One of the big issues in college education is helping students unlearn things from before that either block additional learning or are just plain wrong; how can we unteach them?
An example from soccer: It is often difficult to get a young player to be able to take a successful shot on the goal. Some figure it out on their own, but most have the problem of always kicking the ball to the goalie. One of the basic causes is that early players learn to kick a soccer ball by getting with a partner and kicking it back and forth directly to each other. Getting the ball directly to the other player is the goal of the exercise, and so the young player learns to always try to kick the ball to the other player. You can try to help the player by developing new skills, by telling them to not look at the goalie when they take the kick. This might work, but it doesn’t address the basic skill they learned, and that skill also makes other aspects of the game less successful (e.g. they pass directly to a player, instead of out into the space in front of the player, and they want to accept a pass by facing the other player rather than in a position to keep running forward with the ball). So some coaches have developed some different drills to help players develop better skills that lead to more productive plays (like passing while running around in a circle).
Using this example as a model, we see that once we’ve identified something that needs to be unlearned, we should avoid adding a new set of behaviors to fix it, but instead try to identify the source idea and how it was learned and try to develop some new learning exercises to replace the one bad source with a good source. What the example doesn’t resolve is how to convince the students to change and how to figure out what sort of approach will lead to change.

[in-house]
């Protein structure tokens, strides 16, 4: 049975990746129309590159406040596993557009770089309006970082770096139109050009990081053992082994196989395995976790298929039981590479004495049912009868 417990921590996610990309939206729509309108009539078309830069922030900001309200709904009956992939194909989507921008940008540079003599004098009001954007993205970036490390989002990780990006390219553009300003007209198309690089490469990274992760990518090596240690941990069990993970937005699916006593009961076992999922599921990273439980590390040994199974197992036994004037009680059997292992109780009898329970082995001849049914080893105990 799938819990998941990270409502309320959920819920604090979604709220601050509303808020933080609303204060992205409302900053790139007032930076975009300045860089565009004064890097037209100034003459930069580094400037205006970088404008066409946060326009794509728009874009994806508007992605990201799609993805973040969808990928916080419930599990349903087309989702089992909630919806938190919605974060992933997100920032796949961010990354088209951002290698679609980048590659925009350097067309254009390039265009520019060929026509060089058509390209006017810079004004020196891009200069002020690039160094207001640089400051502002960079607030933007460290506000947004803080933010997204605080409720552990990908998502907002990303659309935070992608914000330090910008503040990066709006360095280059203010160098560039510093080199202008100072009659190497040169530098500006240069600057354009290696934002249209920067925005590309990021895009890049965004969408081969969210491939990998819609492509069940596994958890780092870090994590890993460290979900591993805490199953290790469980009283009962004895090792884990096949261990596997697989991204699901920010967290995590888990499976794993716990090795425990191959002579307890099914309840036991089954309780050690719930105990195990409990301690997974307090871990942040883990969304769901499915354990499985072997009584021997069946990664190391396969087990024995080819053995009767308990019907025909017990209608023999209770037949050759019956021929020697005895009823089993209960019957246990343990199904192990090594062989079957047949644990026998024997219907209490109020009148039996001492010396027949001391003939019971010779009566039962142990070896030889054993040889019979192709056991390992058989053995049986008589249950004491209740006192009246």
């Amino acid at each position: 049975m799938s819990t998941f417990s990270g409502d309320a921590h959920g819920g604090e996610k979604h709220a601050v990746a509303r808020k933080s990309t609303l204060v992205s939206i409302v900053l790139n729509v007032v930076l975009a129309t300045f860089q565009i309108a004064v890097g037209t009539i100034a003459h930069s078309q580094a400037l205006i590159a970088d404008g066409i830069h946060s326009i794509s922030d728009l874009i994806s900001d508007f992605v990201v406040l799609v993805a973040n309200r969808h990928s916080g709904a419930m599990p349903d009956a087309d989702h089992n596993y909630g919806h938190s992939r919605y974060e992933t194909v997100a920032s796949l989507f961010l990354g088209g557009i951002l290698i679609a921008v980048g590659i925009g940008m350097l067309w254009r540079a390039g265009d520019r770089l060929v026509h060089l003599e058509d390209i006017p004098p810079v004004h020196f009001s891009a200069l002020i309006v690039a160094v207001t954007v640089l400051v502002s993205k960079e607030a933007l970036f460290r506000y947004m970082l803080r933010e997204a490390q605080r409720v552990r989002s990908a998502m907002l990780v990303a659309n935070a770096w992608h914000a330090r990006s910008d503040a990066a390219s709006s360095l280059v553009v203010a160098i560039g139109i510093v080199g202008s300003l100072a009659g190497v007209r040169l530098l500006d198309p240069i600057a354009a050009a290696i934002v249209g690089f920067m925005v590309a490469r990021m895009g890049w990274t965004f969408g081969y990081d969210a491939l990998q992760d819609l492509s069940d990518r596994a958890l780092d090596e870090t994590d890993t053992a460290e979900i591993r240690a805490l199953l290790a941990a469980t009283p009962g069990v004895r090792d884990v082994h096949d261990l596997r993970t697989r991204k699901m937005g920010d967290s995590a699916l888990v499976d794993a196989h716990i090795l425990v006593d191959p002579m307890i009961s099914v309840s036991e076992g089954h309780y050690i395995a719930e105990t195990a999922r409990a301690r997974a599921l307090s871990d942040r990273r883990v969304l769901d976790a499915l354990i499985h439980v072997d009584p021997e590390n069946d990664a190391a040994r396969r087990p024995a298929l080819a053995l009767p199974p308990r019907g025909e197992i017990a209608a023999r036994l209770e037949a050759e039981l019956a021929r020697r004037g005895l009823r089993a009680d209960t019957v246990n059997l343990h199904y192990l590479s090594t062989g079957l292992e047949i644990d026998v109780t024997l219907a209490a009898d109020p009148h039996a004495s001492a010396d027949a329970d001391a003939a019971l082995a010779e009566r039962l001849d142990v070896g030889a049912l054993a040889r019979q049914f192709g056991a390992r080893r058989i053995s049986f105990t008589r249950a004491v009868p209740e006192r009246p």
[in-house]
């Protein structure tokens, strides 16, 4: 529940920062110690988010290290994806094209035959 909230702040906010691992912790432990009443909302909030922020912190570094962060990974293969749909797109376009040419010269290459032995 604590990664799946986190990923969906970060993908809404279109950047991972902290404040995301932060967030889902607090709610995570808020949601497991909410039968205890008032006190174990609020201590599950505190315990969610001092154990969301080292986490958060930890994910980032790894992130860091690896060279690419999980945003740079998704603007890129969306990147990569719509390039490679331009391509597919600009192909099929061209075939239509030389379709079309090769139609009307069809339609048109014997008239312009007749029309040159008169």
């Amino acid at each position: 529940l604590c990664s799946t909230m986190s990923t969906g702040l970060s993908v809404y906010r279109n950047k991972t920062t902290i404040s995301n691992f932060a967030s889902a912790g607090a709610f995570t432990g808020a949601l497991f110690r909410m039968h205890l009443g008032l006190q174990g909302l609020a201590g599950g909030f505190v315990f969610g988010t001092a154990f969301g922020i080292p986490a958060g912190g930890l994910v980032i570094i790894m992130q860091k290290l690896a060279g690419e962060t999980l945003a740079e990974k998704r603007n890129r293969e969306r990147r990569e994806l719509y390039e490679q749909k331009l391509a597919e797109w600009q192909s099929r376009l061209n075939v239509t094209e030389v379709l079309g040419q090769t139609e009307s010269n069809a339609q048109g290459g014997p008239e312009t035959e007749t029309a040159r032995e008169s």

- Identify the thing to be unlearned. Students will always make mistakes, and so we have to look for repeated mistakes, and then dig deeper to see what’s causing the mistakes. We have to eliminate the usual problems that happen when learning something new, and focus on cases where they repeat the mistake because, in some sense, they think they are doing the right thing. These may only show up in high stress situations like tests, but we have to separate anxiety issues from ideas that need to be unlearned. These ideas might also show up in areas where there’s initially success, but then problems show up in extensions of the ideas. We probably can’t rely on students to self-identify these ideas, because either they will think they are correct, so won’t think that they are the problem or they will associate the mistakes they make with more common learning issues.
- Find the source of the idea to be unlearned. This challenging especially if the student thinks that the idea is correct or has been successful with it at some level. It helps if you have multiple wrong ideas that you can trace back to the same source, but if you just have one, you’ll have to be a good detective to find the source. If it is a common error, there might be literature on it. It may be that you can’t find a source and just have to proceed on and hope that as you try to address the idea, the source will turn up.
- Devise lessons to address the source or at least a broader version of the idea. This should be done joint with helping the student identify that the idea is wrong enough to do something about it. So the first part should be in examples that show that the idea is wrong. This can be either ones that show it directly or ones that show that as a consequence of the idea that something bad happens. Then they should do come correct examples, and have some ideas as to how to check their own knowledge. The important part is to follow up with an assessment to check deeper and persistent understanding, and ideally never let them get away with using the old idea.